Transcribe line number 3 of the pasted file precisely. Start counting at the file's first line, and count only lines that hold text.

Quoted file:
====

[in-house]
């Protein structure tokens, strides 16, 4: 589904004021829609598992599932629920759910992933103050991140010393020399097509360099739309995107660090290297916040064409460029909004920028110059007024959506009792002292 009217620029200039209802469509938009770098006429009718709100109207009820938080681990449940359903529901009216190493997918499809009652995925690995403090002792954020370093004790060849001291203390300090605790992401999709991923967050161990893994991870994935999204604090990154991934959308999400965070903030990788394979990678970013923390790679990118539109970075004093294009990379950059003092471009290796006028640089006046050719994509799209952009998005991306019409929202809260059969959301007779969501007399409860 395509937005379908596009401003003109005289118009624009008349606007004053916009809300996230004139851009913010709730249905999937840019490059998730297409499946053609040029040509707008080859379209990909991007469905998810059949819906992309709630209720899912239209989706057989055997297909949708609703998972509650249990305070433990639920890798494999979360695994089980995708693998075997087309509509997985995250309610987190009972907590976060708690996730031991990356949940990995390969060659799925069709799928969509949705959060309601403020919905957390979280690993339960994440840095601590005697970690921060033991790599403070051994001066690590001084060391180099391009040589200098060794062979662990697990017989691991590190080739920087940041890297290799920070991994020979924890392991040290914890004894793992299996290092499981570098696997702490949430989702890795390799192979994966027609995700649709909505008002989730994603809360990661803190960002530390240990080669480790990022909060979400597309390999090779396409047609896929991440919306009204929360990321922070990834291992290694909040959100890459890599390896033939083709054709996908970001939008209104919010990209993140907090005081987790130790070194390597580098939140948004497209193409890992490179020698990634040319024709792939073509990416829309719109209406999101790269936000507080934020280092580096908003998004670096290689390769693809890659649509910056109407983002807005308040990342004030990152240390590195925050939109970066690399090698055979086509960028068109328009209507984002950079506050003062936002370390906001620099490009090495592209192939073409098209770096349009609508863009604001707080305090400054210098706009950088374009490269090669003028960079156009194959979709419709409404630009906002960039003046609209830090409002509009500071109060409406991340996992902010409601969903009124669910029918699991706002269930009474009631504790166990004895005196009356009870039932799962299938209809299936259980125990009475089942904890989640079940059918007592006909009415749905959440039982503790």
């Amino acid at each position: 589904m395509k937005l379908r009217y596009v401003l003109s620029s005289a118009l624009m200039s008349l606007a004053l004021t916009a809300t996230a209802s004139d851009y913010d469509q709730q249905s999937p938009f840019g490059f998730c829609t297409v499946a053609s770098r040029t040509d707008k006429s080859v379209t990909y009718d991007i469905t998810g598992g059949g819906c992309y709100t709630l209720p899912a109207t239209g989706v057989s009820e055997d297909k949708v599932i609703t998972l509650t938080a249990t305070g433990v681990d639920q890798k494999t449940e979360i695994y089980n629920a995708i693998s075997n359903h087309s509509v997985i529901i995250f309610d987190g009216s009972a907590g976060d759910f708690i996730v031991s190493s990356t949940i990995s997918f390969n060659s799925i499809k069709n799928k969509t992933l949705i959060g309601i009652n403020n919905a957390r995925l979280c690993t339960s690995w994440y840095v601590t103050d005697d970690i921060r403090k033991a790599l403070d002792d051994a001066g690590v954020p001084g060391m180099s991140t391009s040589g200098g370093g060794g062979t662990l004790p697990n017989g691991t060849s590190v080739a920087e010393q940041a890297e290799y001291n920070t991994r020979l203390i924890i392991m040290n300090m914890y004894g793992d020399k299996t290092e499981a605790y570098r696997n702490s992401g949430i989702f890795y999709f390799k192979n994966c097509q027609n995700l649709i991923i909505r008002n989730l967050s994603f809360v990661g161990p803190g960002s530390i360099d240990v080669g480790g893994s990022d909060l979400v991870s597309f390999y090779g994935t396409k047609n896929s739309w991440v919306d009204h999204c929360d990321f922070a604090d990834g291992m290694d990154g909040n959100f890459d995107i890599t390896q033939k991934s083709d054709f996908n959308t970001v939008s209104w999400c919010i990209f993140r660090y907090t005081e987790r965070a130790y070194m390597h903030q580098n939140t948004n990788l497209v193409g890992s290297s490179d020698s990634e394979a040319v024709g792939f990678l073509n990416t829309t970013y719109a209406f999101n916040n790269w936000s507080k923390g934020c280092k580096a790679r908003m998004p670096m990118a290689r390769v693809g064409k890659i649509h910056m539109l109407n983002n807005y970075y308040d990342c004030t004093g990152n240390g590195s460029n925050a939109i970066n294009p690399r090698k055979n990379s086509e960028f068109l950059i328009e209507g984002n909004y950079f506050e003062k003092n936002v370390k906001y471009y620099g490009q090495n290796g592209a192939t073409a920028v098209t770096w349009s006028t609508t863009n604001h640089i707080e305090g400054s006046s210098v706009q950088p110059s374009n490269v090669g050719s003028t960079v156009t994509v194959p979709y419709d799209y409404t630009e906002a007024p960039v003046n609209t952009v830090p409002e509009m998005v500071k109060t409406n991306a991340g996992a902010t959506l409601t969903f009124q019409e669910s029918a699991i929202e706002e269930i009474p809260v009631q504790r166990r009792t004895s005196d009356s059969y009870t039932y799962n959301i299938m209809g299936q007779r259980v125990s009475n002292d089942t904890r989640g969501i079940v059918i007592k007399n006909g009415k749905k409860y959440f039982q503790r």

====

């Amino acid at each position: 589904m395509k937005l379908r009217y596009v401003l003109s620029s005289a118009l624009m200039s008349l606007a004053l004021t916009a809300t996230a209802s004139d851009y913010d469509q709730q249905s999937p938009f840019g490059f998730c829609t297409v499946a053609s770098r040029t040509d707008k006429s080859v379209t990909y009718d991007i469905t998810g598992g059949g819906c992309y709100t709630l209720p899912a109207t239209g989706v057989s009820e055997d297909k949708v599932i609703t998972l509650t938080a249990t305070g433990v681990d639920q890798k494999t449940e979360i695994y089980n629920a995708i693998s075997n359903h087309s509509v997985i529901i995250f309610d987190g009216s009972a907590g976060d759910f708690i996730v031991s190493s990356t949940i990995s997918f390969n060659s799925i499809k069709n799928k969509t992933l949705i959060g309601i009652n403020n919905a957390r995925l979280c690993t339960s690995w994440y840095v601590t103050d005697d970690i921060r403090k033991a790599l403070d002792d051994a001066g690590v954020p001084g060391m180099s991140t391009s040589g200098g370093g060794g062979t662990l004790p697990n017989g691991t060849s590190v080739a920087e010393q940041a890297e290799y001291n920070t991994r020979l203390i924890i392991m040290n300090m914890y004894g793992d020399k299996t290092e499981a605790y570098r696997n702490s992401g949430i989702f890795y999709f390799k192979n994966c097509q027609n995700l649709i991923i909505r008002n989730l967050s994603f809360v990661g161990p803190g960002s530390i360099d240990v080669g480790g893994s990022d909060l979400v991870s597309f390999y090779g994935t396409k047609n896929s739309w991440v919306d009204h999204c929360d990321f922070a604090d990834g291992m290694d990154g909040n959100f890459d995107i890599t390896q033939k991934s083709d054709f996908n959308t970001v939008s209104w999400c919010i990209f993140r660090y907090t005081e987790r965070a130790y070194m390597h903030q580098n939140t948004n990788l497209v193409g890992s290297s490179d020698s990634e394979a040319v024709g792939f990678l073509n990416t829309t970013y719109a209406f999101n916040n790269w936000s507080k923390g934020c280092k580096a790679r908003m998004p670096m990118a290689r390769v693809g064409k890659i649509h910056m539109l109407n983002n807005y970075y308040d990342c004030t004093g990152n240390g590195s460029n925050a939109i970066n294009p690399r090698k055979n990379s086509e960028f068109l950059i328009e209507g984002n909004y950079f506050e003062k003092n936002v370390k906001y471009y620099g490009q090495n290796g592209a192939t073409a920028v098209t770096w349009s006028t609508t863009n604001h640089i707080e305090g400054s006046s210098v706009q950088p110059s374009n490269v090669g050719s003028t960079v156009t994509v194959p979709y419709d799209y409404t630009e906002a007024p960039v003046n609209t952009v830090p409002e509009m998005v500071k109060t409406n991306a991340g996992a902010t959506l409601t969903f009124q019409e669910s029918a699991i929202e706002e269930i009474p809260v009631q504790r166990r009792t004895s005196d009356s059969y009870t039932y799962n959301i299938m209809g299936q007779r259980v125990s009475n002292d089942t904890r989640g969501i079940v059918i007592k007399n006909g009415k749905k409860y959440f039982q503790r």